Are SMBs Ready for Cisco's Swiss Army Knife of Connectivity?April 4th, 2007 in Technology / Telecom
It remains to be seen whether small businesses really need Cisco's new product package that includes VOIP, LAN switching, routing, VPN, firewall and wireless LAN.
LAS VEGAS - Cisco Systems made its strongest bid yet to market integrated voice, data and wireless technologies to small businesses - outside the hosted services arena - with the launch of its new Smart Business Communications System.
But it's an open question whether small businesses with less than 100 users are ready for VOIP (voice over IP), LAN switching, routing, VPN, firewall and wireless LAN connectivity integrated with call management, messaging and auto attendant features.
"Small business is using technology more than ever, because they need it and vendors are making it more consumable. They face the business realities of the enterprise," said Peter Alexander, vice president of worldwide commercial markets for Cisco, at the launch of the new SBCS at Cisco's Partner Summit here on April 3.
But market researcher Diane Krakora, doesn't buy it. "I question the demand for converged communications among sub-100 customers. I think they're a little ahead of the market," said Krakora, president and CEO of Amazon Consulting in Mountain View, Calif.
One inhibitor is that the price of IP Telephony systems with phones is as costly as $1200 per station, said Krakora.
To address that, Cisco priced the new Unified Communications 500 Series integrated device, which provides eight Power over Ethernet ports, at between $650 to $750 per desktop, according to Rick Moran, vice president of solutions marketing at Cisco.
"That gives you the whole thing - wireless, security (VPN), firewall and so on. Multifeatured key systems on their own are $350 to $375 a station. We are very focused on making sure the price point is good, although this is not a retail play," he said.
Cisco intends to market the SBCS through its resellers, who must now go through a new Select Certification program to market the SBCS offerings, which also includes an add-on 8-port Power over Ethernet expansion switch, wireless access point and wireless controller, as well as new management and provisioning software.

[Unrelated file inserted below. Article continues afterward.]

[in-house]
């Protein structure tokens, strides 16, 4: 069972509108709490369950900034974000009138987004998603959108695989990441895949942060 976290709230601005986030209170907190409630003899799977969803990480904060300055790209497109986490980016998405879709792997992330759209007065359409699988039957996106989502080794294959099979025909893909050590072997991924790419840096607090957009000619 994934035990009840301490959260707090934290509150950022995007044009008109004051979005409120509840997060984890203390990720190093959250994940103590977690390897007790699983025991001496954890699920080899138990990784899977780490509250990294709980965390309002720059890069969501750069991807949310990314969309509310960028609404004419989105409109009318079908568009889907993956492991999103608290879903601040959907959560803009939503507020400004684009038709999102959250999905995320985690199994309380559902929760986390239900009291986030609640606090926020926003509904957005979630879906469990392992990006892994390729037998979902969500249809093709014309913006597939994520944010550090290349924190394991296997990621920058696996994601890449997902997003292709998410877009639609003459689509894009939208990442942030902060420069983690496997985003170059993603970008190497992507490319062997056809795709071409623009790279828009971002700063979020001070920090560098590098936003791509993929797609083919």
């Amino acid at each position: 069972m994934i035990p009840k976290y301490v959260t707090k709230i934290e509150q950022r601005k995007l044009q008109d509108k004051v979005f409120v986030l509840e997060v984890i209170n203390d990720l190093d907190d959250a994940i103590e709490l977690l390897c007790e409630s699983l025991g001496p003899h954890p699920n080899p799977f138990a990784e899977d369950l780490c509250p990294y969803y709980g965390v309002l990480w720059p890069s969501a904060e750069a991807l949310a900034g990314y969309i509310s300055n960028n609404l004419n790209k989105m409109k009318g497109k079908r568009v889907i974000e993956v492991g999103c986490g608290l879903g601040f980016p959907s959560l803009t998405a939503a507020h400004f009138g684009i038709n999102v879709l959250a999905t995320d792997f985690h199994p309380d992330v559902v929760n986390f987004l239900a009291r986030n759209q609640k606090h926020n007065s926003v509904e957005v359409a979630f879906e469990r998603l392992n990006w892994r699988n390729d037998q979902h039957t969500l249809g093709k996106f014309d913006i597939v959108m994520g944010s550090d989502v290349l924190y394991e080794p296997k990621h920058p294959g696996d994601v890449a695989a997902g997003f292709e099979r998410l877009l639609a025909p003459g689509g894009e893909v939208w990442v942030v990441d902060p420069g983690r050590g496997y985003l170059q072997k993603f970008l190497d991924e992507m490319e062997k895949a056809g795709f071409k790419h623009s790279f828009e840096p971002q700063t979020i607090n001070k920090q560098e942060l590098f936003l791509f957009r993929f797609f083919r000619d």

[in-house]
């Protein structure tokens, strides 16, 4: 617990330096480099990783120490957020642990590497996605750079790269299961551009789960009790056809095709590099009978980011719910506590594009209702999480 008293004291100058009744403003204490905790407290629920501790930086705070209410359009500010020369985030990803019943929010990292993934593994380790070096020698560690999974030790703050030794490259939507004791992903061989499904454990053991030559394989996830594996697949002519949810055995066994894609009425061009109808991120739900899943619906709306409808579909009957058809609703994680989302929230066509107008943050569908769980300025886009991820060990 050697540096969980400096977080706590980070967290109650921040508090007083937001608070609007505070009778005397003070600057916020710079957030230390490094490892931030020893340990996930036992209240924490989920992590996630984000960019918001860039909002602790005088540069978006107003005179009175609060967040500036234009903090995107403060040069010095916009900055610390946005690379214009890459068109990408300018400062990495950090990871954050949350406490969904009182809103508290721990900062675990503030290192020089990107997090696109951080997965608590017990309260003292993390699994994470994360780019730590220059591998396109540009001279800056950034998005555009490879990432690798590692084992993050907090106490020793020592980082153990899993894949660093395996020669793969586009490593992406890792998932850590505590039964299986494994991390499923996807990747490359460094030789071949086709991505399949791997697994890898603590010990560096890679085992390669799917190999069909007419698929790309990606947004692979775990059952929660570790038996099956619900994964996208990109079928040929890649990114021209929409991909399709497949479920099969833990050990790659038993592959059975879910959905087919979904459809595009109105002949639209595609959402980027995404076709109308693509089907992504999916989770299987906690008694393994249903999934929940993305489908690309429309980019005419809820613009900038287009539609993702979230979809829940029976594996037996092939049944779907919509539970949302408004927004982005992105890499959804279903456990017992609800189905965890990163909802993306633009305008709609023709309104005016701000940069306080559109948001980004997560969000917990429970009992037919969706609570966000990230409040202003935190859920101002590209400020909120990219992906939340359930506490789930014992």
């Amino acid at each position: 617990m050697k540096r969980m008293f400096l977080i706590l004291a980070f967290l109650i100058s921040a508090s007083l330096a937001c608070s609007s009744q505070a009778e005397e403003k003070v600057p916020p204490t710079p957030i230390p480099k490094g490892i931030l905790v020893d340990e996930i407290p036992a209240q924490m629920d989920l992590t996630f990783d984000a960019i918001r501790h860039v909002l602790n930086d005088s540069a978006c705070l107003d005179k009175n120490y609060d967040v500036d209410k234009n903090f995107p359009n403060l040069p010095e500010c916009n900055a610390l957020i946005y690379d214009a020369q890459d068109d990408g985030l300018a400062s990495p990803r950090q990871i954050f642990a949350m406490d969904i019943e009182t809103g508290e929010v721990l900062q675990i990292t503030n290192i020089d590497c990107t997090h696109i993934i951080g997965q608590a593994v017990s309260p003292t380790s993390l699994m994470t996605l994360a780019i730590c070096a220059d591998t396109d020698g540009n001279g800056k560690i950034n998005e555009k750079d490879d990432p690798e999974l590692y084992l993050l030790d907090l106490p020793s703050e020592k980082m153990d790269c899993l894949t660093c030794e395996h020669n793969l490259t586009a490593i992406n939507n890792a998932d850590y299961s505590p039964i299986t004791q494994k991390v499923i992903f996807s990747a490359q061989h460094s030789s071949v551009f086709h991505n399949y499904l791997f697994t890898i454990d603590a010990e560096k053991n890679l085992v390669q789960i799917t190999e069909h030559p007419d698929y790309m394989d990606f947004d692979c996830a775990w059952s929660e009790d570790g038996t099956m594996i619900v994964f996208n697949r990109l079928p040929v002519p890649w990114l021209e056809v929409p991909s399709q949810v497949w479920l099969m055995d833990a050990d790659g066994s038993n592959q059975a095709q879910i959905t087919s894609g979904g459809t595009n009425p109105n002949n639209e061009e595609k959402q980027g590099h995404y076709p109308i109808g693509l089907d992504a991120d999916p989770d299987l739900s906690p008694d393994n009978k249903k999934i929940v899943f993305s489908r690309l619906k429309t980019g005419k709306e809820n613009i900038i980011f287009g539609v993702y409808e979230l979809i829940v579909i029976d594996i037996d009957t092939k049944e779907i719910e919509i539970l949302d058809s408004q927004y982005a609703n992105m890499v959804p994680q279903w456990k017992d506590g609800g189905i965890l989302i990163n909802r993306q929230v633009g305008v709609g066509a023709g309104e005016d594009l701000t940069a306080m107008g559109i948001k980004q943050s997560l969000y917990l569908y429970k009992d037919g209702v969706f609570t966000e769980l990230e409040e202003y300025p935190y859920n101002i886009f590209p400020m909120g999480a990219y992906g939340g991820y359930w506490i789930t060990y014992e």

Although some 5,000 partners now market to small and midsize businesses, Cisco intends to double that number over the next few years.
Along with cost barriers, complexity has also held back small businesses from adopting such advanced technologies. To address that hurdle, Cisco created the Cisco Smart Assist capability in the new SBCS to make it "plug and play, not plug and pray," quipped Moran.
The capability automatically recognizes and configures the device when it's installed. "When you boot it, it automatically loads the configuration," he said.
For integrated applications support, Cisco offers connectors to Microsoft's CRM 3.0 program as well as the CallConnector Personal Suite for integration with Microsoft Outlook and Internet Explorer. Cisco also added a new connector that works with Salesforce.com.
"A small business can have screen pops like a large enterprise," said Moran.
Also at the summit, IPcelerate, of Carrollton, Texas, launched its new IPsmartSuite application packages intended to streamline business processes for small retail shops, physician offices, law firms and small manufacturing offices with between five and 50 users.
Beyond those vertical markets, Cisco sees its new offerings expanding to other areas, including education - specifically kindergarten through fifth grade. Cisco also sees an opportunity to adapt the SBCS to multiple languages, Moran said. The SBCS initially supports the English language.
Copyright 2007 by Ziff Davis Media, Distributed by United Press International
"Are SMBs Ready for Cisco's Swiss Army Knife of Connectivity?." April 4th, 2007. http://phys.org/news/2007-04-smbs-ready-cisco-swiss-army.html